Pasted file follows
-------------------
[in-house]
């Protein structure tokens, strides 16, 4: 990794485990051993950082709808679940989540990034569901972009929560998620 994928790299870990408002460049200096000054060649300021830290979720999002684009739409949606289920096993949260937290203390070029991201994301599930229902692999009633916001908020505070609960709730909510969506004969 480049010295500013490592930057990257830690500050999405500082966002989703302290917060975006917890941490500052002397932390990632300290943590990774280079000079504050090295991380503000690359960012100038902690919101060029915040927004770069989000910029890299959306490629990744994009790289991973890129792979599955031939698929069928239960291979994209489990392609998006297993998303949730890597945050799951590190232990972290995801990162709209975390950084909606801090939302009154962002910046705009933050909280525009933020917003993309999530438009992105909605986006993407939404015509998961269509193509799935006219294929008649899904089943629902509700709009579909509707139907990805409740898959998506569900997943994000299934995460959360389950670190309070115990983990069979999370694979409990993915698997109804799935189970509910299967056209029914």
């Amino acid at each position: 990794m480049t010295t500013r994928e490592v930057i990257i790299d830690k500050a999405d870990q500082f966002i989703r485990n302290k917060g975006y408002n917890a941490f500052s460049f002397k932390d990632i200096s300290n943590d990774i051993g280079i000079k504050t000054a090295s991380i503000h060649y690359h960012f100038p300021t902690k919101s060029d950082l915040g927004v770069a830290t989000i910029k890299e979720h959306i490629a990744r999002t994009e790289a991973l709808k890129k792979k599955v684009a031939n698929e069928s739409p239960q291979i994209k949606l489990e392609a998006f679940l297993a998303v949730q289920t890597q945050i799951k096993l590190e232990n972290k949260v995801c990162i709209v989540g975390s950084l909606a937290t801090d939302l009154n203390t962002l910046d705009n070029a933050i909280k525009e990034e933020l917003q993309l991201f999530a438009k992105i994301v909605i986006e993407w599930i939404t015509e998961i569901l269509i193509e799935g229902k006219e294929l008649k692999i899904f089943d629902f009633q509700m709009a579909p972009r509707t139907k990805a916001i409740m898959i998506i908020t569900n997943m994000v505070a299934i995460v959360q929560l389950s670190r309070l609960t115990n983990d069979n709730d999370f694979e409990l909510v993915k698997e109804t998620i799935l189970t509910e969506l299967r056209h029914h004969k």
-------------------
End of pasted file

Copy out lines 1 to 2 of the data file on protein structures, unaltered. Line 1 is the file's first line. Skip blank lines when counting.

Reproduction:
[in-house]
């Protein structure tokens, strides 16, 4: 990794485990051993950082709808679940989540990034569901972009929560998620 994928790299870990408002460049200096000054060649300021830290979720999002684009739409949606289920096993949260937290203390070029991201994301599930229902692999009633916001908020505070609960709730909510969506004969 480049010295500013490592930057990257830690500050999405500082966002989703302290917060975006917890941490500052002397932390990632300290943590990774280079000079504050090295991380503000690359960012100038902690919101060029915040927004770069989000910029890299959306490629990744994009790289991973890129792979599955031939698929069928239960291979994209489990392609998006297993998303949730890597945050799951590190232990972290995801990162709209975390950084909606801090939302009154962002910046705009933050909280525009933020917003993309999530438009992105909605986006993407939404015509998961269509193509799935006219294929008649899904089943629902509700709009579909509707139907990805409740898959998506569900997943994000299934995460959360389950670190309070115990983990069979999370694979409990993915698997109804799935189970509910299967056209029914």